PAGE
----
Wiley-Blackwell. (2010, January 12). Insect cells provide the key to alternative swine flu vaccination. ScienceDaily. Retrieved July 22, 2014 from www.sciencedaily.com/releases/2010/01/100104191928.htm
Wiley-Blackwell. "Insect cells provide the key to alternative swine flu vaccination." ScienceDaily. www.sciencedaily.com/releases/2010/01/100104191928.htm (accessed July 22, 2014).

Share This




More Health & Medicine News

Tuesday, July 22, 2014

Featured Research

from universities, journals, and other organizations


Featured Videos

from AP, Reuters, AFP, and other news services

Courts Conflicted Over Healthcare Law

Courts Conflicted Over Healthcare Law

AP (July 22, 2014) Two federal appeals courts issued conflicting rulings Tuesday on the legality of the federally-run healthcare exchange that operates in 36 states. (July 22) Video provided by AP
Powered by NewsLook.com
Why Do People Believe We Only Use 10 Percent Of Our Brains?

Why Do People Believe We Only Use 10 Percent Of Our Brains?

Newsy (July 22, 2014) The new sci-fi thriller "Lucy" is making people question whether we really use all our brainpower. But, as scientists have insisted for years, we do. Video provided by Newsy
Powered by NewsLook.com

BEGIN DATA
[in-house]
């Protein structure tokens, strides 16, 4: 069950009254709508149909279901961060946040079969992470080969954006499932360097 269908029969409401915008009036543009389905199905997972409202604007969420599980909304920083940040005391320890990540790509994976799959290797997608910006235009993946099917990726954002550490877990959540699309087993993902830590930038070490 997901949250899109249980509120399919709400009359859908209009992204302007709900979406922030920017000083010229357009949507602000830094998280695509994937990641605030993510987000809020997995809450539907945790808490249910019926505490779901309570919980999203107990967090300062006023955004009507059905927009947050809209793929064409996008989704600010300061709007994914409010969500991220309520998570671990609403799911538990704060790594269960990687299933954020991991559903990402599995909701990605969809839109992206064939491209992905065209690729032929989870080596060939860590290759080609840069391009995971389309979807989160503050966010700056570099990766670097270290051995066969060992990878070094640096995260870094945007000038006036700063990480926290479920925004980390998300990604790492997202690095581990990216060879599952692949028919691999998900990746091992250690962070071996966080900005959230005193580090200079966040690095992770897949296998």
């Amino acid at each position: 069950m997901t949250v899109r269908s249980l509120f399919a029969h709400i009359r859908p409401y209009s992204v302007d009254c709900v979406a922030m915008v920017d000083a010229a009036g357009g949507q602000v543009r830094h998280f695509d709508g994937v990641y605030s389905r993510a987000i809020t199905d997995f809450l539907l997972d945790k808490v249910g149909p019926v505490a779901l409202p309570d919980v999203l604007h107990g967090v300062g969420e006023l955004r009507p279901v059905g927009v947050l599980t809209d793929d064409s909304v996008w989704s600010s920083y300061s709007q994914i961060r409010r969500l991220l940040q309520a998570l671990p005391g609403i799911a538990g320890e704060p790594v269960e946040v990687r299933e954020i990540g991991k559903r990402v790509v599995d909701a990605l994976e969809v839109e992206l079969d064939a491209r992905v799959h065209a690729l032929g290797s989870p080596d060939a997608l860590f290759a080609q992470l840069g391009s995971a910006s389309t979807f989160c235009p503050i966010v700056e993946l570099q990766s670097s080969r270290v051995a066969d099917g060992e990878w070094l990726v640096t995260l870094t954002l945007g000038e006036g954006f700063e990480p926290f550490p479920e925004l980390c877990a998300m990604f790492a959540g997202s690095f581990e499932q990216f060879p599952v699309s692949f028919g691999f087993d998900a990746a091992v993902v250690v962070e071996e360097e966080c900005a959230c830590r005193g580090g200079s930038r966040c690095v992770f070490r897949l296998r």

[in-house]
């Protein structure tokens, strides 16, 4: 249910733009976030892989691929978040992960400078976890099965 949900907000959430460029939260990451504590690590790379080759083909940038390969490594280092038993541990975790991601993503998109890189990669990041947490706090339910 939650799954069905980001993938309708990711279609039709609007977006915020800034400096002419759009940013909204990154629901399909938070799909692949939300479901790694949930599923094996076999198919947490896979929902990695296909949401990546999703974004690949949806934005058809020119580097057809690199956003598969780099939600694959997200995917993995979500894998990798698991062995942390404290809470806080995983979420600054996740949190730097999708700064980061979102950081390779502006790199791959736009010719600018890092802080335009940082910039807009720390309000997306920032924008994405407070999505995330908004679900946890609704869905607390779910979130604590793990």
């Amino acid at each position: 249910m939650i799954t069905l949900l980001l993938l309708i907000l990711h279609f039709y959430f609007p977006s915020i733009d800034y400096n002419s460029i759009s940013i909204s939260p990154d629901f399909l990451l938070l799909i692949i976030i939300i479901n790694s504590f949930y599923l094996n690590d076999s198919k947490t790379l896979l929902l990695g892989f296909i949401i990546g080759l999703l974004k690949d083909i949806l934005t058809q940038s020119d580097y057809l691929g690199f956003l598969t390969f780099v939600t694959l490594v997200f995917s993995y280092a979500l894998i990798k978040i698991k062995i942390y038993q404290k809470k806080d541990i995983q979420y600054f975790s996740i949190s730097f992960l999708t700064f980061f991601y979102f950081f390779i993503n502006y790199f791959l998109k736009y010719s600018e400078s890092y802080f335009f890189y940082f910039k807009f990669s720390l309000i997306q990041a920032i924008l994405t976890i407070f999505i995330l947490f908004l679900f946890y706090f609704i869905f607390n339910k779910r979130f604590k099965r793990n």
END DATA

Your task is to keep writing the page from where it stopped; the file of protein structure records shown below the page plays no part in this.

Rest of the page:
Scientists Find New Way To Make Human Platelets

Scientists Find New Way To Make Human Platelets

Newsy (July 22, 2014) Boston scientists have discovered a new way to create fully functioning human platelets using a bioreactor and human stem cells. Video provided by Newsy
Powered by NewsLook.com
Gilead's $1000-a-Pill Drug Could Cure Hep C in HIV-Positive People

Gilead's $1000-a-Pill Drug Could Cure Hep C in HIV-Positive People

TheStreet (July 21, 2014) New research shows Gilead Science's drug Sovaldi helps in curing hepatitis C in those who suffer from HIV. In a medical study, the combination of Gilead's Hep C drug with anti-viral drug Ribavirin cured 76% of HIV-positive patients suffering from the most common hepatitis C strain. Hepatitis C and related complications have been a top cause of death in HIV-positive patients. Typical medication used to treat the disease, including interferon proteins, tended to react badly with HIV drugs. However, Sovaldi's %1,000-a-pill price tag could limit the number of patients able to access the treatment. TheStreet's Keris Lahiff reports from New York. Video provided by TheStreet
Powered by NewsLook.com

Search ScienceDaily

Number of stories in archives: 140,361

Find with keyword(s):
Enter a keyword or phrase to search ScienceDaily for related topics and research stories.

Save/Print:
Share:

Breaking News:
from the past week

In Other News

... from NewsDaily.com

Science News

Health News

Environment News

Technology News



Save/Print:
Share:

Free Subscriptions


Get the latest science news with ScienceDaily's free email newsletters, updated daily and weekly. Or view hourly updated newsfeeds in your RSS reader:

Get Social & Mobile


Keep up to date with the latest news from ScienceDaily via social networks and mobile apps:

Have Feedback?


Tell us what you think of ScienceDaily -- we welcome both positive and negative comments. Have any problems using the site? Questions?
Mobile: iPhone Android Web
Follow: Facebook Twitter Google+
Subscribe: RSS Feeds Email Newsletters
Latest Headlines Health & Medicine Mind & Brain Space & Time Matter & Energy Computers & Math Plants & Animals Earth & Climate Fossils & Ruins